Far from respecting farmers, current programs and policies of the Department of Agriculture tend to ignore farmers completely. Nowhere is this more apparent than in the recently proposed Seed Act which does not make any provision for farmer representation or consultation in the National Seed Council (comprising entirely of bureaucrats and academics). How relevant is a Seed Act which refuses to recognize farmers – primary users and producers of seeds?
“For many reasons, existing agricultural institutions, whether universities, research organizations or extension agencies find it difficult to learn from farmers and rural people. This is because they are characterized by restrictive bureaucracy and centralized hierarchical authority; their professionals are specialists who see only a narrow view of the world; and they have a low systemic process for getting feed back on performance. The widespread reliance on questionnaire surveys, supplemented by short rural visits, gives a distorted picture of rural reality.” (Jules N. Pretty)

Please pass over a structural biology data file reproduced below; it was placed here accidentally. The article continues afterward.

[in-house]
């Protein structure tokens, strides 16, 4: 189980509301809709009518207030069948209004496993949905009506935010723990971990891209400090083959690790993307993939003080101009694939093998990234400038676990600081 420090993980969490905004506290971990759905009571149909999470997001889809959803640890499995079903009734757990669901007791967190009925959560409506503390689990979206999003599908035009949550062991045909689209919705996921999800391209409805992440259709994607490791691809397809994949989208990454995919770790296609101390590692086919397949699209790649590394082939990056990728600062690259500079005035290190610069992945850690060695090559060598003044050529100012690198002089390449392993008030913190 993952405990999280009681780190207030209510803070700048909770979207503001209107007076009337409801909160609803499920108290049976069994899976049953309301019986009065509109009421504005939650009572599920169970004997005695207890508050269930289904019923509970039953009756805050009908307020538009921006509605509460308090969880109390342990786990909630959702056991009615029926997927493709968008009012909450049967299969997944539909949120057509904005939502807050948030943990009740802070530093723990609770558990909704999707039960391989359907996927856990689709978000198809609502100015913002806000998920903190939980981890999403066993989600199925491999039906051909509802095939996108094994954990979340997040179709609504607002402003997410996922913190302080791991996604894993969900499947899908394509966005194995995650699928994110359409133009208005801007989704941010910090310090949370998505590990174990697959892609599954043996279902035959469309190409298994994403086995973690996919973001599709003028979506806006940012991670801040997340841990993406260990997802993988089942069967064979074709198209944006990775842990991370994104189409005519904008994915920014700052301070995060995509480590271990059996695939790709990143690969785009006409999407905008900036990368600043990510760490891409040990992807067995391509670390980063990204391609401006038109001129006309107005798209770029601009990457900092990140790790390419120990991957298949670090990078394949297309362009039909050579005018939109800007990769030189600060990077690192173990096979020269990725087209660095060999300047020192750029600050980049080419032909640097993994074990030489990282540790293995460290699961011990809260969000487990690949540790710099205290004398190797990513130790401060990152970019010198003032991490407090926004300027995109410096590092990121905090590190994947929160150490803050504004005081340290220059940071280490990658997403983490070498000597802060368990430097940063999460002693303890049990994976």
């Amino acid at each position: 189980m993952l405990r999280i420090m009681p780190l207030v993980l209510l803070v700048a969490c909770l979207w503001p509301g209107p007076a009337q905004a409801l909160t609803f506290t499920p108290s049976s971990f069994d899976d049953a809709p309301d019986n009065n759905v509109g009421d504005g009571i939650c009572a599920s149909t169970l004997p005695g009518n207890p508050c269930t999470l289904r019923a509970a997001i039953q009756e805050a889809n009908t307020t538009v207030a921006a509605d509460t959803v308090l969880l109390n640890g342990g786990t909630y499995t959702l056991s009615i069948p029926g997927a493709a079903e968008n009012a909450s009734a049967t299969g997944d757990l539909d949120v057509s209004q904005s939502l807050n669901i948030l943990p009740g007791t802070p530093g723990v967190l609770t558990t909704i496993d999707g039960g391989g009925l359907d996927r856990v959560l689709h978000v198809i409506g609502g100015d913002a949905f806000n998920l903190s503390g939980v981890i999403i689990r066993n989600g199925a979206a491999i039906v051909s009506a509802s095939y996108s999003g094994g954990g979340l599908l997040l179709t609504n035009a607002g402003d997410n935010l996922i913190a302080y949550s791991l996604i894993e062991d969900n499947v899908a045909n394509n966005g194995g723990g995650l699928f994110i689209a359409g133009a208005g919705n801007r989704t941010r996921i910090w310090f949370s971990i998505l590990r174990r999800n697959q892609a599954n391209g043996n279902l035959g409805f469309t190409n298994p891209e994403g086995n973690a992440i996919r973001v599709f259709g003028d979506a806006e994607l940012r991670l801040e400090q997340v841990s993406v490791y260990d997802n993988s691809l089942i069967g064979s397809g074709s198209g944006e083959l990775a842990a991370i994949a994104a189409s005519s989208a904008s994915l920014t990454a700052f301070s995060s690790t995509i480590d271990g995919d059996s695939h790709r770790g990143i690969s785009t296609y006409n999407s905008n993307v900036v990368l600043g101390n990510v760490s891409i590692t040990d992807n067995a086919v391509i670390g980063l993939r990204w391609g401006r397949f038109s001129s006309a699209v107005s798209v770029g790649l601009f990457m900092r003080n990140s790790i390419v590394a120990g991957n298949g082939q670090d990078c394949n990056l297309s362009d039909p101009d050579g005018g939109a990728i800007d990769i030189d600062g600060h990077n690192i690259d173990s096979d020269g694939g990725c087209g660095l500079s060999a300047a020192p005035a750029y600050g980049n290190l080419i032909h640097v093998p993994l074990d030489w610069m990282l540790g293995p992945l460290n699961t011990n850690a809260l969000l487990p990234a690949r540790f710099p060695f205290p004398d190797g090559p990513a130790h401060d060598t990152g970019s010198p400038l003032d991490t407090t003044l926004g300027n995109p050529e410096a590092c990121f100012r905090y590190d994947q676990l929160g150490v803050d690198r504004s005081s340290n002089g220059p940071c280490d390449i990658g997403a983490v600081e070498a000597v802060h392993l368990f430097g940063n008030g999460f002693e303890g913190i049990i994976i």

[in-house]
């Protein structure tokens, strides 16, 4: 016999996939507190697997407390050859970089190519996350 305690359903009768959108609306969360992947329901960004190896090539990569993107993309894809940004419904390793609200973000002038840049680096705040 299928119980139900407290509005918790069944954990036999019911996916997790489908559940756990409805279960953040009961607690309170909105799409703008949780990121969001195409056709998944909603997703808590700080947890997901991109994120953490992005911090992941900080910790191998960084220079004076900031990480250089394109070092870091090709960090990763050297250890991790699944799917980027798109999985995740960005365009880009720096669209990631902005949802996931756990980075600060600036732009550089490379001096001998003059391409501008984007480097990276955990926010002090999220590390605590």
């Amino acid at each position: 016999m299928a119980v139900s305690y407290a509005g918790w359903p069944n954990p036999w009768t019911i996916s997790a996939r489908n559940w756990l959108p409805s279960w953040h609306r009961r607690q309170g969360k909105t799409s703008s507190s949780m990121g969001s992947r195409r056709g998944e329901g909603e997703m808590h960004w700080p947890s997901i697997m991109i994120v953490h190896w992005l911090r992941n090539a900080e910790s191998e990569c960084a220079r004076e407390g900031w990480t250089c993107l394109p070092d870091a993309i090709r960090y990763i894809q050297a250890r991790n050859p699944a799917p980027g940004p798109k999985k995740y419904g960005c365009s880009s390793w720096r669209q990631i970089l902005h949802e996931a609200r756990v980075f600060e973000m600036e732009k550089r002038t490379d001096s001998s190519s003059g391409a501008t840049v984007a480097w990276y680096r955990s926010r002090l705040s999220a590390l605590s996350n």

There is often a (mistaken) underlying conviction that modern specialized knowledge of the ‘outsider’ (researcher/extensionist) has universal validity and application, and that it should override whatever farmers know. The attitudes and behavior that accompany this belief prevent learning from farmers. There is an urgent need for reversal of such behavior and attitude, and respect farmers as people and desire to learn from them about their situation, needs, problems and priorities.

Virgilio - a farmer in the Dominican Republic expressed his sentiments very succinctly to a researcher who came to him with a questionnaire: “ You are a scientist and you want to know. But there is only one way to learn what I know about Cassava (Manioc). Speak with me, and don’t talk to me like others did. Ask me about my life, and I will tell you about Cassava….”